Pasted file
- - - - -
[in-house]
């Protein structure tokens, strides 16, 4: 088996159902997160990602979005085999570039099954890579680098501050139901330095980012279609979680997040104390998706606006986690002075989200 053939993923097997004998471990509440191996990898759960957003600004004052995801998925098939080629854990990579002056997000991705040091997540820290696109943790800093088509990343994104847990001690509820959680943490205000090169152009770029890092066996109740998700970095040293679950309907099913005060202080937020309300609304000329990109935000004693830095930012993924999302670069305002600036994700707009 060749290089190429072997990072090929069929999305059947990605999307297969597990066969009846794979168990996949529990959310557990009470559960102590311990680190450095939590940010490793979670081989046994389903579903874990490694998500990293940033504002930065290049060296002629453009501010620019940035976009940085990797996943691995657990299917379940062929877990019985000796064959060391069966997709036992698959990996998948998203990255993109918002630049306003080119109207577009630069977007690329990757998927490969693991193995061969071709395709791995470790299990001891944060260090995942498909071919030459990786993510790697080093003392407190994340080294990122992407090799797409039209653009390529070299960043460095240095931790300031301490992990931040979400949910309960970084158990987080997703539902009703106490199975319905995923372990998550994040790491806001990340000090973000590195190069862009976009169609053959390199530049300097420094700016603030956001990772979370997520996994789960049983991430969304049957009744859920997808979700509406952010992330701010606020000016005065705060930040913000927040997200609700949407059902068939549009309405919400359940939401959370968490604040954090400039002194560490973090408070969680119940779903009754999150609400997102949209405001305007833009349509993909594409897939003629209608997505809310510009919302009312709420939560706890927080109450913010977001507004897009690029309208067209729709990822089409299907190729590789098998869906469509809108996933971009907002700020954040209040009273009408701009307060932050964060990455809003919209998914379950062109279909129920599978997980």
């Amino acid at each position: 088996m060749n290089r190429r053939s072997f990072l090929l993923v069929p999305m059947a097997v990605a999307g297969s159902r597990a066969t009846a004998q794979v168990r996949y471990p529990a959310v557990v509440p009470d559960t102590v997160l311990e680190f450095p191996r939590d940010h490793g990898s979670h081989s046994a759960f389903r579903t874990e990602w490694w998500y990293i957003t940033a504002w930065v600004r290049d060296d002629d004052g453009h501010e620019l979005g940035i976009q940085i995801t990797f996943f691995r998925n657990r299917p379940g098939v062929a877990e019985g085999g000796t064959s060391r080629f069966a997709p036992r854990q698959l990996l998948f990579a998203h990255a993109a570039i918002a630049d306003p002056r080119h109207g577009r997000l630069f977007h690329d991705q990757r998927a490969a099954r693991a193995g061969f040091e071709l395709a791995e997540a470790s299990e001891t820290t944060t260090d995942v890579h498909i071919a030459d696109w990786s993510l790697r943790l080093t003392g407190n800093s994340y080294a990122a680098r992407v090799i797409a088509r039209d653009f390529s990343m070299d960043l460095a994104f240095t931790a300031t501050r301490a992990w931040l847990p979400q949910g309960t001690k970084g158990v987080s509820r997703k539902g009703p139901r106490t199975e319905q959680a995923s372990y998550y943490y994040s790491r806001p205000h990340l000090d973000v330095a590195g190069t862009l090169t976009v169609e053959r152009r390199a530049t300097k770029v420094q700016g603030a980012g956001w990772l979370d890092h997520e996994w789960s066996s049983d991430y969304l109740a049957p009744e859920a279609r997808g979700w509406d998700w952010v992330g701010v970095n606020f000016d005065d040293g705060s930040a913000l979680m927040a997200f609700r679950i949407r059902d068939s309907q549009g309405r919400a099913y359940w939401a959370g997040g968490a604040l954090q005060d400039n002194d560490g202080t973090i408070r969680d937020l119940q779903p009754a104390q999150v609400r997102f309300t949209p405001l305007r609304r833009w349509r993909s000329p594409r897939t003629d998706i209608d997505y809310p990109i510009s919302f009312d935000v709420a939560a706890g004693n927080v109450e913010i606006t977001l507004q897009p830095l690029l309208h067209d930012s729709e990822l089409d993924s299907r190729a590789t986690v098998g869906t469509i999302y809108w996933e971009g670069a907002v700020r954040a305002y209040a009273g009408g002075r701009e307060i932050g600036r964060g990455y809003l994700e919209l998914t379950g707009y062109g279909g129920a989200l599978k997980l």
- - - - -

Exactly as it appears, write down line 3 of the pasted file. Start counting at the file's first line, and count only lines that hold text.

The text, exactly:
């Amino acid at each position: 088996m060749n290089r190429r053939s072997f990072l090929l993923v069929p999305m059947a097997v990605a999307g297969s159902r597990a066969t009846a004998q794979v168990r996949y471990p529990a959310v557990v509440p009470d559960t102590v997160l311990e680190f450095p191996r939590d940010h490793g990898s979670h081989s046994a759960f389903r579903t874990e990602w490694w998500y990293i957003t940033a504002w930065v600004r290049d060296d002629d004052g453009h501010e620019l979005g940035i976009q940085i995801t990797f996943f691995r998925n657990r299917p379940g098939v062929a877990e019985g085999g000796t064959s060391r080629f069966a997709p036992r854990q698959l990996l998948f990579a998203h990255a993109a570039i918002a630049d306003p002056r080119h109207g577009r997000l630069f977007h690329d991705q990757r998927a490969a099954r693991a193995g061969f040091e071709l395709a791995e997540a470790s299990e001891t820290t944060t260090d995942v890579h498909i071919a030459d696109w990786s993510l790697r943790l080093t003392g407190n800093s994340y080294a990122a680098r992407v090799i797409a088509r039209d653009f390529s990343m070299d960043l460095a994104f240095t931790a300031t501050r301490a992990w931040l847990p979400q949910g309960t001690k970084g158990v987080s509820r997703k539902g009703p139901r106490t199975e319905q959680a995923s372990y998550y943490y994040s790491r806001p205000h990340l000090d973000v330095a590195g190069t862009l090169t976009v169609e053959r152009r390199a530049t300097k770029v420094q700016g603030a980012g956001w990772l979370d890092h997520e996994w789960s066996s049983d991430y969304l109740a049957p009744e859920a279609r997808g979700w509406d998700w952010v992330g701010v970095n606020f000016d005065d040293g705060s930040a913000l979680m927040a997200f609700r679950i949407r059902d068939s309907q549009g309405r919400a099913y359940w939401a959370g997040g968490a604040l954090q005060d400039n002194d560490g202080t973090i408070r969680d937020l119940q779903p009754a104390q999150v609400r997102f309300t949209p405001l305007r609304r833009w349509r993909s000329p594409r897939t003629d998706i209608d997505y809310p990109i510009s919302f009312d935000v709420a939560a706890g004693n927080v109450e913010i606006t977001l507004q897009p830095l690029l309208h067209d930012s729709e990822l089409d993924s299907r190729a590789t986690v098998g869906t469509i999302y809108w996933e971009g670069a907002v700020r954040a305002y209040a009273g009408g002075r701009e307060i932050g600036r964060g990455y809003l994700e919209l998914t379950g707009y062109g279909g129920a989200l599978k997980l």